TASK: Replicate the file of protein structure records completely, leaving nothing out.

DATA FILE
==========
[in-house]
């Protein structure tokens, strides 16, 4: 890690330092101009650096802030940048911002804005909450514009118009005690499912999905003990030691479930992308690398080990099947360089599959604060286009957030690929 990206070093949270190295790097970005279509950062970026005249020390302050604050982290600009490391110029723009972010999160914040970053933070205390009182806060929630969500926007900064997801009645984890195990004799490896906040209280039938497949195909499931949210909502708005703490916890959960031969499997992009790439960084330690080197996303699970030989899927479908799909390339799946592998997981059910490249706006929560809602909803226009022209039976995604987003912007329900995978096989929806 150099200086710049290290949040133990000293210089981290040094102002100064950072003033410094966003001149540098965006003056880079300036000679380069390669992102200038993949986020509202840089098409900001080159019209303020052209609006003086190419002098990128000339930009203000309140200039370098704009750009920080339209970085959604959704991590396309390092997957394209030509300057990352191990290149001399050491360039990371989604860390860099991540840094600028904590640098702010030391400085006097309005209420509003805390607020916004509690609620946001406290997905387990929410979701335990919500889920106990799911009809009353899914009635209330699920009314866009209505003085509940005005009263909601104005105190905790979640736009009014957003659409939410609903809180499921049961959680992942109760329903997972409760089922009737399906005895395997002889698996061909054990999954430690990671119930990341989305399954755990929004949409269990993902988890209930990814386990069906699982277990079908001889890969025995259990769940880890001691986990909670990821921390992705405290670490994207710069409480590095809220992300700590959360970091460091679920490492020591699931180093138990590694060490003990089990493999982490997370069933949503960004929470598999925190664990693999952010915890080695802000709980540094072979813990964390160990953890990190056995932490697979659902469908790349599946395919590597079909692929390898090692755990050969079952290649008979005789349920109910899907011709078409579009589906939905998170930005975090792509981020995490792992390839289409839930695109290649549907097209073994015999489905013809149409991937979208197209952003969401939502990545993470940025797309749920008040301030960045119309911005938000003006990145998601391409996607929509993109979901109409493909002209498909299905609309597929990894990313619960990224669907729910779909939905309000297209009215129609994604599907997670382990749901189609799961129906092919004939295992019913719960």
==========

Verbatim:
[in-house]
């Protein structure tokens, strides 16, 4: 890690330092101009650096802030940048911002804005909450514009118009005690499912999905003990030691479930992308690398080990099947360089599959604060286009957030690929 990206070093949270190295790097970005279509950062970026005249020390302050604050982290600009490391110029723009972010999160914040970053933070205390009182806060929630969500926007900064997801009645984890195990004799490896906040209280039938497949195909499931949210909502708005703490916890959960031969499997992009790439960084330690080197996303699970030989899927479908799909390339799946592998997981059910490249706006929560809602909803226009022209039976995604987003912007329900995978096989929806 150099200086710049290290949040133990000293210089981290040094102002100064950072003033410094966003001149540098965006003056880079300036000679380069390669992102200038993949986020509202840089098409900001080159019209303020052209609006003086190419002098990128000339930009203000309140200039370098704009750009920080339209970085959604959704991590396309390092997957394209030509300057990352191990290149001399050491360039990371989604860390860099991540840094600028904590640098702010030391400085006097309005209420509003805390607020916004509690609620946001406290997905387990929410979701335990919500889920106990799911009809009353899914009635209330699920009314866009209505003085509940005005009263909601104005105190905790979640736009009014957003659409939410609903809180499921049961959680992942109760329903997972409760089922009737399906005895395997002889698996061909054990999954430690990671119930990341989305399954755990929004949409269990993902988890209930990814386990069906699982277990079908001889890969025995259990769940880890001691986990909670990821921390992705405290670490994207710069409480590095809220992300700590959360970091460091679920490492020591699931180093138990590694060490003990089990493999982490997370069933949503960004929470598999925190664990693999952010915890080695802000709980540094072979813990964390160990953890990190056995932490697979659902469908790349599946395919590597079909692929390898090692755990050969079952290649008979005789349920109910899907011709078409579009589906939905998170930005975090792509981020995490792992390839289409839930695109290649549907097209073994015999489905013809149409991937979208197209952003969401939502990545993470940025797309749920008040301030960045119309911005938000003006990145998601391409996607929509993109979901109409493909002209498909299905609309597929990894990313619960990224669907729910779909939905309000297209009215129609994604599907997670382990749901189609799961129906092919004939295992019913719960």